The new election law set aside one seat in each voting district for independent candidates. However, the law also permitted party-nominated candidates to contest these seats. A stipulation that a candidate needed 20 percent of the total vote in order to win (thus forcing the two front-runners into a runoff) gave an added advantage to candidates with access to the financing, organization and prestige of a party, especially the stronger NDP. In this April’s election, the ruling party got 70 percent of the party list vote; but NDP members won 92 percent of the individual seats, including all nine of those requiring runoffs.
The new law maintained the requirement that a party receive eight percent of the vote nationwide in order to be seated. This stipulation in effect overrides the will of individual districts when a party wins a substantial part of the local vote but does not have a strong national presence. The new law also kept a number of provisions which the opposition charges facilitate fraud, such as election supervision by the interior minister, who is appointed by the president, and the fact that voters are not required to prove their identity upon entering the polls.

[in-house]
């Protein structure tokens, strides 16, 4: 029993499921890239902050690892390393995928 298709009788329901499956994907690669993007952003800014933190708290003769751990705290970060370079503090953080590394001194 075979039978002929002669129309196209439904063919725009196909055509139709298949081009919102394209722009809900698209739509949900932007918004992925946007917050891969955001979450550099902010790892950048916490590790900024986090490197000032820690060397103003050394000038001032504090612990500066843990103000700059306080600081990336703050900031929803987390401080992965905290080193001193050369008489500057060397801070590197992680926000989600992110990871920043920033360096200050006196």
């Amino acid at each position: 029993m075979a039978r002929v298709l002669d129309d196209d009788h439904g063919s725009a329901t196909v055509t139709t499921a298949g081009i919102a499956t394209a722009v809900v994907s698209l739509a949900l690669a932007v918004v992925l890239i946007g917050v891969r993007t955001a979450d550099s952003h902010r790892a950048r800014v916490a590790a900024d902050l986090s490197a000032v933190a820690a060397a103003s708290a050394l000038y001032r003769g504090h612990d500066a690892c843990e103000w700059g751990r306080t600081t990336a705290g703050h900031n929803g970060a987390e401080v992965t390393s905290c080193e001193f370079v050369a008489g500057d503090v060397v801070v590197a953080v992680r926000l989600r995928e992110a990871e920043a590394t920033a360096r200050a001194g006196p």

The February 18 referendum carried by a 90 percent majority with 77 percent voter turnout, according to official figures.  Mubarak promptly called for elections in early April, giving the opposition forces only seven weeks to campaign. This only enhanced the crushing advantage already enjoyed by the NDP, which commands greater financial resources and has control of television, radio, and three official daily newspapers. The opposition parties were given a total of 40 minutes each on the broadcast media to present their platforms.
Mubarak’s move was a clever one: the opposition parties, having themselves initiated the call to dissolve the parliament, could not reasonably boycott the elections despite the suddenness of the campaign and all the deficiencies of the new law. Such a decision would clearly have cost them whatever legitimacy they had gained in the movement against the old assembly. The move also splintered the opposition front.
All of the opposition forces currently active in the Egyptian electoral arena have their origins in the pre-revolutionary period. They were banned from political activity during Nasser’s rule, however, and owe their return to electoral politics to Sadat’s halting commitment to democratization.